dijon

A DI/IOC micro-framework inspired by robotlegs

npm install dijon
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DIJON FRAMEWORK

Dijon is an IOC and DI micro-framework for Javascript. Originally it was meant to be a port of Robotlegs, but deviated to something quite different. It remains however heavily inspired by Robotlegs, and more specifically Swiftsuspenders.

Basically it's an object registry, that allows you to define how and when objects are instantiated, functions and handlers are called and what objects should be passed on to other objects (that's the injection thingy).

Pronunciation

Dijon is a city in France. They make the best mustard. And I can pretend it's an acronym for Dependency Injection of Javascript Objects N... umm, never found a good fit for 'N'.

Status

Dijon is stable to use

Contact

You can contact me on Twitter with questions/remarks : @camillereynders

or send me a mail at: info [at] creynders [dot] be

Resources

API documentation

TodoMVC Demo - source

TodoMVC Demo - live

FEATURES

  • Framework independent: doesn't rely on any other 3rd party frameworks
  • Framework integration: easily used on top of other frameworks
  • Coding style independent: can be used in class-based or module pattern style.
  • Routing: flexible enough to be used as a router
  • MVC: although there are no specific classes or functions that enforce an MVC structure on your code, Dijon was specifically created to facilitate easy MVC(S) structure setup. (See Demo)
  • Instead of DI the Service Locator pattern can be used as well.

Basics

Dijon consists out of one object: dijon.System. You can call it directly or instantiate it through new, whatever rocks your boat.

There are three different but closely related entities that can be registered with Dijon:

  • Objects, functions and "classes" can be registered to be lazily instantiated or called, either as a factory or a singleton (a "good" singleton)
  • Outlets are injection points, they define what objects should be injected into which receiving objects
  • Handlers are callbacks that are registered to be called when a certain event (or route if you prefer) is sent through the system.

Right after the dependencies of an object have been satisfied, the system will look for a setup method and automatically call it. (Robotlegs equivalent of the PostConstruct meta tag or the Mediator#onRegister method)

One major advantage of Dijon is the ability to centralize ALL dependency configuration (wiring). One of the problems that IOC/DI frameworks aim to solve is dependency management. Class A depends on class B depends on class C etc. This easily leads to all kinds of difficulties: when to instantiate what class, how do you pass the instance to the dependent actors, memory leaks of orphaned instances, …

In Dijon the tiers communicate with each other through events and actors expose “outlets” in which other actors get injected. This means that these objects are completely unaware of each others life-cycles and just know one thing: “when I need it, it’ll be there”. What happens before and after their use of a specific object is something they don’t have to care about. At all.

This leads to an extremely flexible setup with completely decoupled objects and centralized wiring. One of the benefits of having a centralized dependency configuration is that you always know where to look and add things. When you create a new actor, all you need to do is make sure its source file is included and then wire it up in your config file, where you have a nice overview of all the actors and how they relate and communicate with each other.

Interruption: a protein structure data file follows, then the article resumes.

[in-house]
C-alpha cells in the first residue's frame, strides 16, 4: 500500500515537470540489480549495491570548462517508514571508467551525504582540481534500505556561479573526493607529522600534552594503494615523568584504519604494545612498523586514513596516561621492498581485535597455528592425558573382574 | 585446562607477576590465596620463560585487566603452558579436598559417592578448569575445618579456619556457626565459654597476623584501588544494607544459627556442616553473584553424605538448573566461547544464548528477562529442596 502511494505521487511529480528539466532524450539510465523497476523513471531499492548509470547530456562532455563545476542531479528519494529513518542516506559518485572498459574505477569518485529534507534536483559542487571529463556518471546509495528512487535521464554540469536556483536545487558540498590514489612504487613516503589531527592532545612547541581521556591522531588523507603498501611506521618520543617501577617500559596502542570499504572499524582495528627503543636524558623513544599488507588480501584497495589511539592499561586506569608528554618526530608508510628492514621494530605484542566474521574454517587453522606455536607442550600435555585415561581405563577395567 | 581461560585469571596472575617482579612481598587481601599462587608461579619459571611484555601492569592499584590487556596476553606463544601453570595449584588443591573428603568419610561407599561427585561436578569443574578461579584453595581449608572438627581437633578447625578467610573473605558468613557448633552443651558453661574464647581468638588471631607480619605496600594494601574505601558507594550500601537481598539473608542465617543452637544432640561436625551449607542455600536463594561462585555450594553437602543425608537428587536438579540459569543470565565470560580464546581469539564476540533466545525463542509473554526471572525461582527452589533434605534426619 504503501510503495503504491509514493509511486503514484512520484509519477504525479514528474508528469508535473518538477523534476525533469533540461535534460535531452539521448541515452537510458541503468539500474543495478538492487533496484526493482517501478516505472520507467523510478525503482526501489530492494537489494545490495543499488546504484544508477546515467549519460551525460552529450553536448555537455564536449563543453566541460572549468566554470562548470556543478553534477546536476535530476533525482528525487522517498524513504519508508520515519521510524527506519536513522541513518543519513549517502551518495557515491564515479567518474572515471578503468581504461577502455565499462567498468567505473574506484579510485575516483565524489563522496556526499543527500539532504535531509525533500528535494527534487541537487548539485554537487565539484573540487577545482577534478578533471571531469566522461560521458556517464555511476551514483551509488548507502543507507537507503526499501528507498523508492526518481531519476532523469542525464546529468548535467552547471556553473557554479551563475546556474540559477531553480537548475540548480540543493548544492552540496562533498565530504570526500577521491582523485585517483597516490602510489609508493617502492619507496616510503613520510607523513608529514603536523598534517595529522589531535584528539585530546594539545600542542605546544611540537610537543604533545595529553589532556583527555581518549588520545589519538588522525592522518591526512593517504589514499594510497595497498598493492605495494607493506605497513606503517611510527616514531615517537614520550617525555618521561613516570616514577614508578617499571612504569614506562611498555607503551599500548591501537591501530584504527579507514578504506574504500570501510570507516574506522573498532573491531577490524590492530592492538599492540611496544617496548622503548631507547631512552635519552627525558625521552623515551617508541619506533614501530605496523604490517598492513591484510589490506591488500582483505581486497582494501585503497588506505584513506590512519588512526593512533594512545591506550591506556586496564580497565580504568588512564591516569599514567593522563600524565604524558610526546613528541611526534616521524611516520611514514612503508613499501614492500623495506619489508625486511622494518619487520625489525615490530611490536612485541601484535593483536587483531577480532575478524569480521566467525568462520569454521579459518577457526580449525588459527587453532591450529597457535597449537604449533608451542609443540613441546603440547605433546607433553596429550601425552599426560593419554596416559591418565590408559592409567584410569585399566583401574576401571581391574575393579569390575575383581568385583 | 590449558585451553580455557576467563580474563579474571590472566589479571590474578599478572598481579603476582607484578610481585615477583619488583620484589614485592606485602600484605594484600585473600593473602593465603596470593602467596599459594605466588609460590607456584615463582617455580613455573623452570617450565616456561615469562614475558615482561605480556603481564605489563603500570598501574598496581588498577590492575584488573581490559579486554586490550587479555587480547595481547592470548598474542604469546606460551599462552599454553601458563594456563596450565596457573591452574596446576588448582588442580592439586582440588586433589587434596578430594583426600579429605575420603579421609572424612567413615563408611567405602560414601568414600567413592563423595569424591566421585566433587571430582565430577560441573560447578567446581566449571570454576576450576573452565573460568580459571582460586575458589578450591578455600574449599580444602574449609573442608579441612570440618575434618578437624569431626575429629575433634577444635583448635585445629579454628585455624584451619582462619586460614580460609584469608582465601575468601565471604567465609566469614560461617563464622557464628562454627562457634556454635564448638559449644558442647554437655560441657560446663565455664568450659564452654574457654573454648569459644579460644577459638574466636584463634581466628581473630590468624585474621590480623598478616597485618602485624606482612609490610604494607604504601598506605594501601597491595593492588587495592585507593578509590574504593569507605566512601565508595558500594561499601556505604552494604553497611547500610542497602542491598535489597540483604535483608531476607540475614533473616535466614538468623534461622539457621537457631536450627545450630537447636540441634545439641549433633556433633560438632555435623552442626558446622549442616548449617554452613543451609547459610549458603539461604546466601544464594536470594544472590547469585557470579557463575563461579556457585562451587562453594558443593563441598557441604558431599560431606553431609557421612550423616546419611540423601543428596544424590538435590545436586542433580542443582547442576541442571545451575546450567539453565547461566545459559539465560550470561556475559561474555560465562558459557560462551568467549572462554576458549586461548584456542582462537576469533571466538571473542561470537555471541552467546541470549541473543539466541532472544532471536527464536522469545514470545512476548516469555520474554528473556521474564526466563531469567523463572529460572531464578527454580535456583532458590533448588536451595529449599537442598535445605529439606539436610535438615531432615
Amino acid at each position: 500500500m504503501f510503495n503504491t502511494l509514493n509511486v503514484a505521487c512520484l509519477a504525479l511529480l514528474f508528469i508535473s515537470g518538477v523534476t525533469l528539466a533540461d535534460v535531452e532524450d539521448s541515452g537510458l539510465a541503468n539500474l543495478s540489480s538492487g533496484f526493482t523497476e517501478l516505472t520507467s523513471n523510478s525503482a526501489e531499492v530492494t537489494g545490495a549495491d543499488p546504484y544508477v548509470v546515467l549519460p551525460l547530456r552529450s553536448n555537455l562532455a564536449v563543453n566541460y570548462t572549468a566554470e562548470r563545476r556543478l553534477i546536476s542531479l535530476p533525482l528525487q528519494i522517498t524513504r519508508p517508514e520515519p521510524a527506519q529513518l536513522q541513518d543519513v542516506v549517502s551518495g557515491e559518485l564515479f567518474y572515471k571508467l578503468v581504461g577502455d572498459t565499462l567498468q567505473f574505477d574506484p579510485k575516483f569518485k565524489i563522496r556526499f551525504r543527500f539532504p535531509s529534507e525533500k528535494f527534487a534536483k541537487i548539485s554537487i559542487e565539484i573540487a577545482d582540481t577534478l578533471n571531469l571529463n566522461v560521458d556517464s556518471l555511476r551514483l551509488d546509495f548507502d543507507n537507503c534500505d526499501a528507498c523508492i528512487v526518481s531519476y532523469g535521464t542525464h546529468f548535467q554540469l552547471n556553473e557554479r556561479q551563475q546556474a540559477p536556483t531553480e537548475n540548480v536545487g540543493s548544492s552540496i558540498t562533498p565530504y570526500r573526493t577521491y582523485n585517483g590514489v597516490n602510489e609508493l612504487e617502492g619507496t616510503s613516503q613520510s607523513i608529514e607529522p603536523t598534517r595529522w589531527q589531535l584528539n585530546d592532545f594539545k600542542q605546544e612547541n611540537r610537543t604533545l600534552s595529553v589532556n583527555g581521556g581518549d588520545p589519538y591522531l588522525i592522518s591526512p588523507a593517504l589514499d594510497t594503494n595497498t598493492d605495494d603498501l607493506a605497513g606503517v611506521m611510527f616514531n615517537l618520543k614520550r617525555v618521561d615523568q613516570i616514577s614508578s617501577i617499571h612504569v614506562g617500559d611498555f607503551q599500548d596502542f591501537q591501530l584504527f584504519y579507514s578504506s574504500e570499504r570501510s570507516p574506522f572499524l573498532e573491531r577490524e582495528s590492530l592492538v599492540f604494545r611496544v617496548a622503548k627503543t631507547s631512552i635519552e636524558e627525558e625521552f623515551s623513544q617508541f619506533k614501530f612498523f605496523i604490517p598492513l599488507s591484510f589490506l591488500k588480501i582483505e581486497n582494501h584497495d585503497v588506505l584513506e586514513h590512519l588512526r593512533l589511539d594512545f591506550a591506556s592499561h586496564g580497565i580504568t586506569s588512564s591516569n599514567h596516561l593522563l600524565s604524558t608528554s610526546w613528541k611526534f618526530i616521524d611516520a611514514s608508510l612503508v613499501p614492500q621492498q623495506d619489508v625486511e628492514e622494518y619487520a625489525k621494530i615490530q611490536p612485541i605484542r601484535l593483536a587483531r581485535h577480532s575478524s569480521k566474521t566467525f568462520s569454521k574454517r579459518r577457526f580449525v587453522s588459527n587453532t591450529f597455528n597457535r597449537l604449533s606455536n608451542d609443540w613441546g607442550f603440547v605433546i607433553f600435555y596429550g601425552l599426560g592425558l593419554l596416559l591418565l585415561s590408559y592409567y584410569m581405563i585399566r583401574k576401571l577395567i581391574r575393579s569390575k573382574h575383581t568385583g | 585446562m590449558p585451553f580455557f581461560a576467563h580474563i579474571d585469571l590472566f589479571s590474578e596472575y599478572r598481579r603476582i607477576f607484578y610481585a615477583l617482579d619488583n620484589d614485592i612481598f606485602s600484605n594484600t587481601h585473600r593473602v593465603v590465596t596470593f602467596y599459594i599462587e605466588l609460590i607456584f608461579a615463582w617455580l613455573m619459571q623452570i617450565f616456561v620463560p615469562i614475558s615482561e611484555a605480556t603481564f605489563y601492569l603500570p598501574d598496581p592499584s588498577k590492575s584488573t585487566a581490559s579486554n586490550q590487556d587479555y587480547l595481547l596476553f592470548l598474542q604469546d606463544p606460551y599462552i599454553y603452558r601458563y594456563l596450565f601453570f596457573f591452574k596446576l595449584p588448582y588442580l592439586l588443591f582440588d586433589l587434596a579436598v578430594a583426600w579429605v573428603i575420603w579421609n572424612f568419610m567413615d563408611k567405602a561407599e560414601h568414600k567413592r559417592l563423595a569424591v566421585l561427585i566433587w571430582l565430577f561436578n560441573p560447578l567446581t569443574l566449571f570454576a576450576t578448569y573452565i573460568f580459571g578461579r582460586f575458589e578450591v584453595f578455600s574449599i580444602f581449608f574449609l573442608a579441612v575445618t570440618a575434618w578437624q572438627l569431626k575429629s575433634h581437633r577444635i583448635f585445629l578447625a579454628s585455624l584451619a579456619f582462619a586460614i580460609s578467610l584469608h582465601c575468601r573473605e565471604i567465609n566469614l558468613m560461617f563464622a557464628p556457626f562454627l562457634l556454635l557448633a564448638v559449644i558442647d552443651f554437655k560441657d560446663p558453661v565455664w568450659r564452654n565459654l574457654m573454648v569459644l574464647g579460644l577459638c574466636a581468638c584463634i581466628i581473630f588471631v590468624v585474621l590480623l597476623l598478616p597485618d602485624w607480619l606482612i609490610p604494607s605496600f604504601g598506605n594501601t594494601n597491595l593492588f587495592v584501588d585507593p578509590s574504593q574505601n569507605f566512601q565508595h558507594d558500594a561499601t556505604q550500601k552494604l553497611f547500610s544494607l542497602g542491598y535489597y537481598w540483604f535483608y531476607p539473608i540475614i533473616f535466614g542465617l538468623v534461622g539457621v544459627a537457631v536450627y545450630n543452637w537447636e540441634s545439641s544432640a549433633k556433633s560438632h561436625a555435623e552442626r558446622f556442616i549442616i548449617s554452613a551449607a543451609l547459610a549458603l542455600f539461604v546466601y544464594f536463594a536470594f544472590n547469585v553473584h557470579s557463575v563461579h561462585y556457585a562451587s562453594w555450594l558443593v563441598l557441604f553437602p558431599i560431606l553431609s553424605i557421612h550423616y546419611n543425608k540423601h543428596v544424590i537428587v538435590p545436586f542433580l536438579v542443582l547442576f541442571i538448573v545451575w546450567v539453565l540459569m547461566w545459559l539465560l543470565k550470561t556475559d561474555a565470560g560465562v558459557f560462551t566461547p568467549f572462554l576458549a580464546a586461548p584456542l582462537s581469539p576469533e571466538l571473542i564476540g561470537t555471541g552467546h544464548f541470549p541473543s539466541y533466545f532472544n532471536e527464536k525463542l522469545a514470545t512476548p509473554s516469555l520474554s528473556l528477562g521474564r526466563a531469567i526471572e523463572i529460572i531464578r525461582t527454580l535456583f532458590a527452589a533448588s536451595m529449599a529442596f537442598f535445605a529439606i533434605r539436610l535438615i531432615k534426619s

Examples

TodoMVC demo An explanation of the demo

Simple stuff

//create a dijon.System instance
var system = new dijon.System();

//register an object to be used as a singleton factory
system.mapSingleton( 'userModel', UserModel );
system.mapSingleton( 'loginController', LoginController );

//to have the UserModel instance injected into another object
//you'll need to define an outlet
system.mapOutlet( 'userModel', 'loginController', 'currentUser' );
//this registers 'currentUser' as an injection point in LoginController instances to be satisfied with the
//instance of UserModel

//you can register functions of mapped objects as event handlers
system.mapHandler( 'Context#startup', 'loginController', 'loginUser' );
//when 'Context#startup' is dispatched the 'loginUser' method of 'loginController' will be called

//no instances have been created yet
//it's only when we call the 'Context#startup' event, an instance of LoginController will be created
//and since it has a dependency on UserModel, the singleton instance of UserModel will be created
//as well
system.notify( 'Context#startup' );

Dynamic and automapping

Dijon allows for extremely flexible and dynamic mappings. Hey, it's JavaScript...

//we can map 'global' outlets
system.mapOutlet( 'userModel' );
//registers 'userModel' as an injection point in _all_ mapped objects to be satisfied with
//the instance of UserModel.
//meaning:
var foo = {
    userModel : undefined; //inject
}
system.injectInto( foo );
//foo.userModel now holds a reference to the UserModel instance

//as long as system.strictInjections is false Dijon will only inject globally mapped objects
//into members that _have_ a member with the correct name
//however if we do his
system.strictInjections = false;

var bar = {};
system.injectInto( bar );
//a 'userModel' member is automatically created inside 'bar' and now holds a reference to the
//UserModel instance

//But we can go even one step further, we can have outlets automatically mapped when an object
//is mapped
system.autoMapOutlets = true;

system.mapSingleton( 'someObject', SomeClass );
var foo = {};
system.injectInto( foo );
//foo.someObject now holds a reference to the singleton instance of SomeClass
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